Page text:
Edited 1 times. Last edit by Darren Adams on 14th April 2015 1:20pm

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Show all comments (34)
Fazi Zsolt Game & Level Designer @Atypical Games 4 years ago
If you spend most of your time in a virtual life (online social etc.), when a bunch of trolls gang up on you (over your account pic, a stupid comment, anything at all) than it will leave you feeling just as getting punched in the face.
Trolling can become a serious problem when the one trolled is a sensitive person, who can become emotionally distressed and thus react to an online post just like it would react to a real life threat (bar fight, sucker punch..). Also everyone knows, there is no way to fight an army of trolls, when the flood gates open, they are wide open and anything goes, trolls have no limit. But this I think is also related to the fact that people start to live more through the internet than ever before. Everything is getting so intertwined that virtual affects real and vice versa.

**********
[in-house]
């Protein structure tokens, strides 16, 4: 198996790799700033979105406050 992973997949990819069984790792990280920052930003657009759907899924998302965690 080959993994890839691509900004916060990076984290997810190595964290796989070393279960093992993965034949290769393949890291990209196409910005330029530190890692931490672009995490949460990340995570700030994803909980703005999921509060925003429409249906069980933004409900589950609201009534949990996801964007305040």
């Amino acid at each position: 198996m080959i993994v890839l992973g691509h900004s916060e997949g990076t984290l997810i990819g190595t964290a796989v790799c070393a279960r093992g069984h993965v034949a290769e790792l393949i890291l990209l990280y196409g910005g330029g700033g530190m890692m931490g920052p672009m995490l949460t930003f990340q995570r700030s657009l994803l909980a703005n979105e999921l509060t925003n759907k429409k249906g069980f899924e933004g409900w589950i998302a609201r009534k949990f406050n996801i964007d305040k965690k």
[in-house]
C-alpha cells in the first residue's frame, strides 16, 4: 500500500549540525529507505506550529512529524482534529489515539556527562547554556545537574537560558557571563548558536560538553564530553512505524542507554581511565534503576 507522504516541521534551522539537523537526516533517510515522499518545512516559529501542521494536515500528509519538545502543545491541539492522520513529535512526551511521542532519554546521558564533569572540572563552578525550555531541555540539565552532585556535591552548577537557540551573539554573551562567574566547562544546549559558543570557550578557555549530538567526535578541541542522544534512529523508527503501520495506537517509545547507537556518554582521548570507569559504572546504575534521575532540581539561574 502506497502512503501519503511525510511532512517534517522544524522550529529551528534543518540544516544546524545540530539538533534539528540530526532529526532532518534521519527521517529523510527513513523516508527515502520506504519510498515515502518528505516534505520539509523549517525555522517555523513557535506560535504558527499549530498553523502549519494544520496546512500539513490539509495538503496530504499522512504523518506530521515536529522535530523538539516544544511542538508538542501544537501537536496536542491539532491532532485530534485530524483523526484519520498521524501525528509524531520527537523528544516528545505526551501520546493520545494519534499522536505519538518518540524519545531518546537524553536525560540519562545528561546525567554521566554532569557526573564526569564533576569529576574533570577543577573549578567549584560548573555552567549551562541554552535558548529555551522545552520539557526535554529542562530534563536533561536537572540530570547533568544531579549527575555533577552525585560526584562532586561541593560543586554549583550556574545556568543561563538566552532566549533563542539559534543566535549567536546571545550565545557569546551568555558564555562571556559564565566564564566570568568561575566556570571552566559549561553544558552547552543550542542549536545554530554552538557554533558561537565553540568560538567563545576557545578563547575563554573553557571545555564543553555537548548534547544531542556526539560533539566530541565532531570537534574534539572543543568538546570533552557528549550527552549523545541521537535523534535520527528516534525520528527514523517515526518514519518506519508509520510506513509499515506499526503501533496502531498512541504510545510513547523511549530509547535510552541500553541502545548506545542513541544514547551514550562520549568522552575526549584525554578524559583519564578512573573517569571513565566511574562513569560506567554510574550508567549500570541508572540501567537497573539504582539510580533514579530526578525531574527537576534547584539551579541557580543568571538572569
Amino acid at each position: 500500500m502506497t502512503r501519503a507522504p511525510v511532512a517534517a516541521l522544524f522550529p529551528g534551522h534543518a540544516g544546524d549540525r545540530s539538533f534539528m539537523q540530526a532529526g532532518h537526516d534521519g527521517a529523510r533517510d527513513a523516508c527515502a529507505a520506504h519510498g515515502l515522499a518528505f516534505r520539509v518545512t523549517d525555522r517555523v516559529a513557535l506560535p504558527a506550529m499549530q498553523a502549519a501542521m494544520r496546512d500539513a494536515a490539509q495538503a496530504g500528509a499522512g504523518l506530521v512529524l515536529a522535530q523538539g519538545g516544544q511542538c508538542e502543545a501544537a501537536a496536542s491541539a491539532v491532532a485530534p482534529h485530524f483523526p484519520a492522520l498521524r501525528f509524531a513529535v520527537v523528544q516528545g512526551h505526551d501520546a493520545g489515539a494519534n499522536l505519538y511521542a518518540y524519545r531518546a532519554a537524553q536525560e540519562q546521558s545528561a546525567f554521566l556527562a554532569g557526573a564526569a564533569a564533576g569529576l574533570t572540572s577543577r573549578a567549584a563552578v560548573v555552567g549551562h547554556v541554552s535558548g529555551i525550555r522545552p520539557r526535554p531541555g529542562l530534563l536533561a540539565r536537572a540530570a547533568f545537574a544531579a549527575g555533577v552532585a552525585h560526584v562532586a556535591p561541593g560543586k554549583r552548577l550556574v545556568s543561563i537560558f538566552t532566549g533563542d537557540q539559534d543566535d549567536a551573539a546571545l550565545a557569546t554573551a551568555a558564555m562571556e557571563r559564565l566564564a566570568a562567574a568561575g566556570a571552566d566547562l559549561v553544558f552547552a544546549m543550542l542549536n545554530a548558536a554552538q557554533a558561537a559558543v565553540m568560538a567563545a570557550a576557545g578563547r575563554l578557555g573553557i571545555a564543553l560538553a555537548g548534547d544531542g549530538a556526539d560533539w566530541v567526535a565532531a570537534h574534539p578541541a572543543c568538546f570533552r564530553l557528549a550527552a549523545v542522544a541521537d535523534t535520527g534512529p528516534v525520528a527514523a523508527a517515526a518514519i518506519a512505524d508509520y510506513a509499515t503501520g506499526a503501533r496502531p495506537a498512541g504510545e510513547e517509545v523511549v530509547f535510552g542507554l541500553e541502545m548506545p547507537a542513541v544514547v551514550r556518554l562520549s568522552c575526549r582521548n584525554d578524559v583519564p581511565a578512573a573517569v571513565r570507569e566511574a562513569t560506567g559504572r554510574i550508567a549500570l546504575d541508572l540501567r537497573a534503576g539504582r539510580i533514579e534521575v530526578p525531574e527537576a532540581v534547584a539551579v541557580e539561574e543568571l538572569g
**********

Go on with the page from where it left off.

Of course putting people in jail won't solve this. Better sentence them to community service, make them feel ashamed for their behavior, not through them in a box with hardened criminals. I see a lot of potential for abusing this law, it is so vaguely formulated, that anyone can become a troll based on ones subjective interpretation.
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Darren Adams Managing Director, ChaosTrend4 years ago
I get where you are coming from Fazi and you make some valid points, but I have to disagree that being trolled online is the same as being in a street fight, not by any stretch of the imagination IMO.

Edited 1 times. Last edit by Darren Adams on 14th April 2015 4:35pm

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Keldon Alleyne Strategic Keyboard Basher, Avasopht Development4 years ago
Trolling is destructive pathological narcissistic behaviour that is without a don't a social pariah.

Prevention would be better, but it is behaviour deserving of punishment whether we are able to empathise with victims of trolling or not. They intend to cause emotional harm, distress and negative emotion so I welcome punishment though I'd rather see more easily intervention in the form of more behavioural development.